Montana is well-known as one of the best states for offering quality hunting. But is Montana a youth-friendly hunting state?
I was browsing through a recent Outdoor Life magazine when I came across a photo of a young hunter pictured with a nice whitetail buck. This was one of two deer the young hunter harvested last fall.
But this 11-year-old hunter from Bozeman had to leave Montana to hunt with his dad. Montana doesn’t allow hunting until kids are 12.
National statistics indicate that hunter numbers are slowly going down, even with an increasing national population and ample game to hunt. Montana has a similar declining number of hunters.
Experts point to two reasons for this decline. First is the increasing urbanization of our American society. As fewer Americans live in the country and small towns, it becomes increasing difficult to walk out your back door to hunt. Many public land managers make it increasingly difficult to hunt by restricting road access to public land.
Some backcountry hunters like public land with little or no easy public road access because it reduces competition from other hunters and increases the likelihood that game can reach old age and trophy size, but the bottom line is that difficult road access means fewer hunters.
The access problem becomes even more acute as the average age of our hunting population increases. Older hunters do not have the stamina to hunt far from a road. As older hunters give up hunting, the recruitment of new young hunters does not replace older hunters.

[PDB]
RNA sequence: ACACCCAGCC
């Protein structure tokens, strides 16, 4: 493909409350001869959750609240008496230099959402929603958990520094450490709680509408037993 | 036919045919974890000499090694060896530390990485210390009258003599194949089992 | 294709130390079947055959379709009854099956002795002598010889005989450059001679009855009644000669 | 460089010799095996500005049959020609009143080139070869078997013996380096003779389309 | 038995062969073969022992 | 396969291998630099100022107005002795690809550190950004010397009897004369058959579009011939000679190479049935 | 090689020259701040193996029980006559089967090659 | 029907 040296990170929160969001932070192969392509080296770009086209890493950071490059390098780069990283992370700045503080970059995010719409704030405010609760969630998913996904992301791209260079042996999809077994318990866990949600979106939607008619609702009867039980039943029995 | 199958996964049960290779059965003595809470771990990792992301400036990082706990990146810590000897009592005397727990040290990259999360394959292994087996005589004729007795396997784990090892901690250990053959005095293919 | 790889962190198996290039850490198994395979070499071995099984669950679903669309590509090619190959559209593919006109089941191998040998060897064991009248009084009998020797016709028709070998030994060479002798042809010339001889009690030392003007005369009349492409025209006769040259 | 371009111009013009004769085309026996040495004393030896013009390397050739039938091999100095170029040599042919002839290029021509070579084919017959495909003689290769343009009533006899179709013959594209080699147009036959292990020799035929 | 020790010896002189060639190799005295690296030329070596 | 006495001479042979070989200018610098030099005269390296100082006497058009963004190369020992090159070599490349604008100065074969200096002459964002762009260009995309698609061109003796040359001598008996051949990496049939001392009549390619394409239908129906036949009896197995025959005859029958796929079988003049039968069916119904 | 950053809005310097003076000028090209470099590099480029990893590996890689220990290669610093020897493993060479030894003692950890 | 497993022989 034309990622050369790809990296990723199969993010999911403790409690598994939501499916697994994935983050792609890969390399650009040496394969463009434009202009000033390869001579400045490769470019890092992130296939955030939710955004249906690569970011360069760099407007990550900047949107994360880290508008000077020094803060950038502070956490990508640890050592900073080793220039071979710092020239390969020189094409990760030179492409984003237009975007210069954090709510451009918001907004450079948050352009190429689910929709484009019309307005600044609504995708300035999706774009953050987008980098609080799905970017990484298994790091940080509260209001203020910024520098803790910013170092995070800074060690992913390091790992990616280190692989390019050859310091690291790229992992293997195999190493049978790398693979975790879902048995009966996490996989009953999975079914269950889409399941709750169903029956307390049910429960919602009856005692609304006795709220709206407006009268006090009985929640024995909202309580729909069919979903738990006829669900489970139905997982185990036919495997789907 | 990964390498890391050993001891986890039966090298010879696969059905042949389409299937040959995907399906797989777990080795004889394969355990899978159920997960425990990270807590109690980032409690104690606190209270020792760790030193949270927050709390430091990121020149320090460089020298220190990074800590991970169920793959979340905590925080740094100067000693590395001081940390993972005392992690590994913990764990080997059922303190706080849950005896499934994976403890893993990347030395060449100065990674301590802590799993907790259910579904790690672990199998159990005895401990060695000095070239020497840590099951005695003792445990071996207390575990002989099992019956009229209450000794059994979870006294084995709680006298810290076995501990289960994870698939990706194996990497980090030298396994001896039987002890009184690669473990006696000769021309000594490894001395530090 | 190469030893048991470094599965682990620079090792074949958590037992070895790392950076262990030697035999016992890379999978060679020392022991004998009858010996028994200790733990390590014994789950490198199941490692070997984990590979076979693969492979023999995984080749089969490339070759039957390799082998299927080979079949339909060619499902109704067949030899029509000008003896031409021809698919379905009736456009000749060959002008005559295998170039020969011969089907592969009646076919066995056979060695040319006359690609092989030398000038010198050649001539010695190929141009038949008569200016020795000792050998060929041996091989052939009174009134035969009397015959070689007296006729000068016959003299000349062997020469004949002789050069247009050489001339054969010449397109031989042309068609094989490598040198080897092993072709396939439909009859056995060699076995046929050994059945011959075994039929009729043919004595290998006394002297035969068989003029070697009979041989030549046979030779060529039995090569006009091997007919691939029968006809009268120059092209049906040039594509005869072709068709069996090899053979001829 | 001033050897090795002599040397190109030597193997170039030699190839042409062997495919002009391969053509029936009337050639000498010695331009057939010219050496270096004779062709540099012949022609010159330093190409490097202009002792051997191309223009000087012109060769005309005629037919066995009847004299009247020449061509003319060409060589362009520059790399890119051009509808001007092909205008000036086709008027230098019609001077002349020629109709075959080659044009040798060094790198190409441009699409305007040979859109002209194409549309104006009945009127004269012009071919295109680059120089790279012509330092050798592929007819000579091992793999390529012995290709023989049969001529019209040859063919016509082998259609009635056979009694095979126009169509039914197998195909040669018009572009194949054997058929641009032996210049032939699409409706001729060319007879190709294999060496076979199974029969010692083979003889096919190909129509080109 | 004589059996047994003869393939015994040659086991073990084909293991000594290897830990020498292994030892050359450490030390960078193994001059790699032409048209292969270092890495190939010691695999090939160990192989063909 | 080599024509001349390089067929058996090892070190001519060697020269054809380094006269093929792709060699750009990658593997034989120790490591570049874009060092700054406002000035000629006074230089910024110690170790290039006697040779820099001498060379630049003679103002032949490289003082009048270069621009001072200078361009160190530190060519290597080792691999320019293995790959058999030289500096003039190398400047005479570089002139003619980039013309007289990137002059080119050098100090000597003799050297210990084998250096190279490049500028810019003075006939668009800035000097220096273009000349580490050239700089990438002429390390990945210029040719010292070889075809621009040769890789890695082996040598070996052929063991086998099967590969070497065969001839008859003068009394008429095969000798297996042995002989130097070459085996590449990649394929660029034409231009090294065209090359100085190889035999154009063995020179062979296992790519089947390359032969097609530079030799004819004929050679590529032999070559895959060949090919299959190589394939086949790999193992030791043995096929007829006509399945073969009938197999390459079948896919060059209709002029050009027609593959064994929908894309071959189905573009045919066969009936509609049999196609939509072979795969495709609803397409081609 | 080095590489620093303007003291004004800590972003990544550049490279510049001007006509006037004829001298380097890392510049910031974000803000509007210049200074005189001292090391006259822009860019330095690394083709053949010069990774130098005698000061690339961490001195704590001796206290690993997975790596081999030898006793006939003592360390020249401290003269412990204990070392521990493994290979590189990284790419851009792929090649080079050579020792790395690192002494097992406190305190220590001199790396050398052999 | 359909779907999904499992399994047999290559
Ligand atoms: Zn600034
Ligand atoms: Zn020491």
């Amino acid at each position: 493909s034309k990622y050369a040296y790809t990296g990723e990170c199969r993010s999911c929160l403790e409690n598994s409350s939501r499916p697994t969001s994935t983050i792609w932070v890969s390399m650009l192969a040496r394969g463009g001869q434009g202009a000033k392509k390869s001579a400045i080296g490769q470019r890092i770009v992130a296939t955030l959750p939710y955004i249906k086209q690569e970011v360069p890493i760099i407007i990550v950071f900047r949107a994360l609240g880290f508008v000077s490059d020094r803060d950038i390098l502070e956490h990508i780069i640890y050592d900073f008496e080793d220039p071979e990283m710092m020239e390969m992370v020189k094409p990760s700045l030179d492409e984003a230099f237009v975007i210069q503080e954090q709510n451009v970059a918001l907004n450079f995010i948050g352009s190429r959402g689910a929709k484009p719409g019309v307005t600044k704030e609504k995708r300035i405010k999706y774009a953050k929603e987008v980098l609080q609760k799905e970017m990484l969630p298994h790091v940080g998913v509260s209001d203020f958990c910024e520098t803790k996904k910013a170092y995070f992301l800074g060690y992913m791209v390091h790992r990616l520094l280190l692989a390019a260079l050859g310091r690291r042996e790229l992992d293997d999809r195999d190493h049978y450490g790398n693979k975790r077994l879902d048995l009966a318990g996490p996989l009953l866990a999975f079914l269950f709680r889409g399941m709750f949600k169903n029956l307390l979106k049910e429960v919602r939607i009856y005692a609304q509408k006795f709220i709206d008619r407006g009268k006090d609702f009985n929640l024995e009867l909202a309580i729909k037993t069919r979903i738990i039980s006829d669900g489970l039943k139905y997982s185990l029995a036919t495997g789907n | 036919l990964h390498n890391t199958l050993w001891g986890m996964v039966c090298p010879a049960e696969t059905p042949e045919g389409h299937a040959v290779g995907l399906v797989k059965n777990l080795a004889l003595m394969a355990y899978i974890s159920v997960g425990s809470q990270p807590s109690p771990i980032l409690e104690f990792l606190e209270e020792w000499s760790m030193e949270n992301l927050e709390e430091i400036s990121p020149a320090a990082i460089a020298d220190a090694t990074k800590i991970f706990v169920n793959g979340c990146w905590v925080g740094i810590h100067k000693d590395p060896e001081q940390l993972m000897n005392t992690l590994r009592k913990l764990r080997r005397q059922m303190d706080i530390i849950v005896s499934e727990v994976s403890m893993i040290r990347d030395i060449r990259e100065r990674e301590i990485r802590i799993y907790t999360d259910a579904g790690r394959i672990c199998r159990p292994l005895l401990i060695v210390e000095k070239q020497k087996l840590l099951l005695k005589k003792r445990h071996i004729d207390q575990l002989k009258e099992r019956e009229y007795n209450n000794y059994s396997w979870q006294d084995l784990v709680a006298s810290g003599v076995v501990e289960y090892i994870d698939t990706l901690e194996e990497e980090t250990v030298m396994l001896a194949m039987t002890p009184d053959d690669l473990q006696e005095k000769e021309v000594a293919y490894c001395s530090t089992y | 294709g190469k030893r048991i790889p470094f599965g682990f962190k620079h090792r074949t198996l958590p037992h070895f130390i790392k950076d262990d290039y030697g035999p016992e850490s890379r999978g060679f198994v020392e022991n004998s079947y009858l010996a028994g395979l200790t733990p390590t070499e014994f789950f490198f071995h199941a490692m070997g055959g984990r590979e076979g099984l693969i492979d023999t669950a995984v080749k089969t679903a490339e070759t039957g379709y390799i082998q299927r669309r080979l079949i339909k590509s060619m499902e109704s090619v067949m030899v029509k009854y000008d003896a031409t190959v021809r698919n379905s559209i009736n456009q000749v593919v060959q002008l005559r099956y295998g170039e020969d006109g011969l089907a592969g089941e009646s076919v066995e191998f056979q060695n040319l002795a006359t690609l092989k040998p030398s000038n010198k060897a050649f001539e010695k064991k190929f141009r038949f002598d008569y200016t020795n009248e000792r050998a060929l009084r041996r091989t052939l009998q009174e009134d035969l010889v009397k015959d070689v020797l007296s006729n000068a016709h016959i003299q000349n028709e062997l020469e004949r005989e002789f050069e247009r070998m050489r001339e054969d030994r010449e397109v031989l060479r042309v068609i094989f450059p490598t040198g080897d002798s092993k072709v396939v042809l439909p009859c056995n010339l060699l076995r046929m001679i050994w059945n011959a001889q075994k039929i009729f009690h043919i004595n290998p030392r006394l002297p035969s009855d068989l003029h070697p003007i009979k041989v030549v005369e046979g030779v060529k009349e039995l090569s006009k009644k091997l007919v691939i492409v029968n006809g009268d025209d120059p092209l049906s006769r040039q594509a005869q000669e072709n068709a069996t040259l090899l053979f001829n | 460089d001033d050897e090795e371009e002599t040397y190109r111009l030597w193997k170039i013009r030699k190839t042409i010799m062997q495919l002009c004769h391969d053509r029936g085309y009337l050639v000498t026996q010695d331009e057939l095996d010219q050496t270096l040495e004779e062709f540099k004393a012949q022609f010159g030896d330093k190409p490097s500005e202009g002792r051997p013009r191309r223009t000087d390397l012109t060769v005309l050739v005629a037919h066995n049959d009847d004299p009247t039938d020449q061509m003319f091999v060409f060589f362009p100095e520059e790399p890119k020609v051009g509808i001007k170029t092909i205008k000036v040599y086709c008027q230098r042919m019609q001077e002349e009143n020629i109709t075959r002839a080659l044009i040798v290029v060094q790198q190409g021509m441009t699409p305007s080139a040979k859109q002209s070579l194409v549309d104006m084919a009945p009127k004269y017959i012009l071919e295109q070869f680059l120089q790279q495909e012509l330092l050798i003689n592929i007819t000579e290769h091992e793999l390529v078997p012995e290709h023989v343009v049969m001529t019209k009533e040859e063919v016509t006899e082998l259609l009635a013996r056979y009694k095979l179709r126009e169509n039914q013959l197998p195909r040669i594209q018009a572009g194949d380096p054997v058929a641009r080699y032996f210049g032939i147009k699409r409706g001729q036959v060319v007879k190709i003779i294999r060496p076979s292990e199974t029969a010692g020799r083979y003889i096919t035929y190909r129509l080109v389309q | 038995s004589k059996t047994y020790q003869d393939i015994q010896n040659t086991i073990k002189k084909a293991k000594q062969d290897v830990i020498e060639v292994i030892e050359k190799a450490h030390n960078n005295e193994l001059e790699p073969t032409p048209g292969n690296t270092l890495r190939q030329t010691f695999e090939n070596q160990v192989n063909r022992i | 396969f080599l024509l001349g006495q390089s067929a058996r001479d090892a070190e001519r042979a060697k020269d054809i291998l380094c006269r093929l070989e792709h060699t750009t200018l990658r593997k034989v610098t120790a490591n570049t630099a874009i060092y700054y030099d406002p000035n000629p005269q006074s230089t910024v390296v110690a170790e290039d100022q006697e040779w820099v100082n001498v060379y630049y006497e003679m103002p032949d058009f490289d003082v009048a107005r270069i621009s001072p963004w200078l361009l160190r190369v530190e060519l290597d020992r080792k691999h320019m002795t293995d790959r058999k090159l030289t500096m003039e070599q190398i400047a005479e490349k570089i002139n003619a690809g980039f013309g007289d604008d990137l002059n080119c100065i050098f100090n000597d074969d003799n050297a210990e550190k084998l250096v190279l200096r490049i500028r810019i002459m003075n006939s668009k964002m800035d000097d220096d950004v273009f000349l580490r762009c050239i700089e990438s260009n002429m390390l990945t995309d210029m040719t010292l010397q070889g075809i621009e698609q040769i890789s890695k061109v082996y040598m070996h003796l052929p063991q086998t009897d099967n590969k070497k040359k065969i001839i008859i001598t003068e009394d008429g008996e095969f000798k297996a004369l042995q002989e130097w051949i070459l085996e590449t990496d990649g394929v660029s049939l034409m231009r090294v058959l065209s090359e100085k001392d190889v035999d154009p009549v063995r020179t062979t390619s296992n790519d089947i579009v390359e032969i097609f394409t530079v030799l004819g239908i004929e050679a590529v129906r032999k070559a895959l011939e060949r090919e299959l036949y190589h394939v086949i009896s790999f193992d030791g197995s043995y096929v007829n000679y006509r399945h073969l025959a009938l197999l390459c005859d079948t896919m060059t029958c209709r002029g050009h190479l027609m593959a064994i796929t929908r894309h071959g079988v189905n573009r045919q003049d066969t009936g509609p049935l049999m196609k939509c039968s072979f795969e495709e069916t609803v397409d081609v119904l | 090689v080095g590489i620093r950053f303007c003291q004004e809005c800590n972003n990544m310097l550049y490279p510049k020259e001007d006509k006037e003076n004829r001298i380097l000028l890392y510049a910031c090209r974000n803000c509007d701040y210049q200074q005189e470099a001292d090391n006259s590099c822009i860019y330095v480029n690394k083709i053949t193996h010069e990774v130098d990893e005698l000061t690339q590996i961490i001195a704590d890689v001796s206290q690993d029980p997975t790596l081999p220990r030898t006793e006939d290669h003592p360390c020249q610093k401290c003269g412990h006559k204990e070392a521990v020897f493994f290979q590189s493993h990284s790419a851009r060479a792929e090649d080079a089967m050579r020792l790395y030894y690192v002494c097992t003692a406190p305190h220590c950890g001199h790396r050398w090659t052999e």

We are finding that when kids reach the age of 12, their recreation activities are already firmly established. So there is a national effort to allow kids to hunt at an earlier age, allowing them to establish hunting as part of their lifestyle. States with no hunting age or lower hunting ages than 12 tend to have higher recruitment of young hunters into the ranks of hunting, to replace older hunters.
Several years ago, some national hunting and sportsman associations developed a Families Afield hunting recruitment program that allowed moms, dads and grandparents to decide when their sons and daughters were old enough to hunt. Under the Families Afield guidelines, over 30 states have recently passed laws allowing hunting at an earlier age.
The hunting guidelines vary somewhat from state to state, but basically, these new laws allow younger kids to buy apprentice hunting licenses. These apprentice hunters can only hunt with a responsible adult hunting alongside them; usually, that is dad or grandpa.
Are these apprentice hunters safe hunters? The answer is yes. Of the million apprentice hunters licensed in the last five years, there were only 11 shooting incidents. This compares to about 50 shooting incidents per million regular licensed hunters. When apprentice hunters reach the age of 12, they must still take the mandatory hunters education course before they can hunt alone.
Family Afield legislation was introduced in Montana’s last legislative session but it failed to pass. The adjoining states of Idaho, Wyoming, North Dakota and South Dakota have already passed similar legislation. Many states allow young hunters to buy licenses very cheap and some even allow kids up to the age of 16 to hunt free.
It is time for Montana to come into the 21st century and introduce young hunters to Montana’s hunting heritage.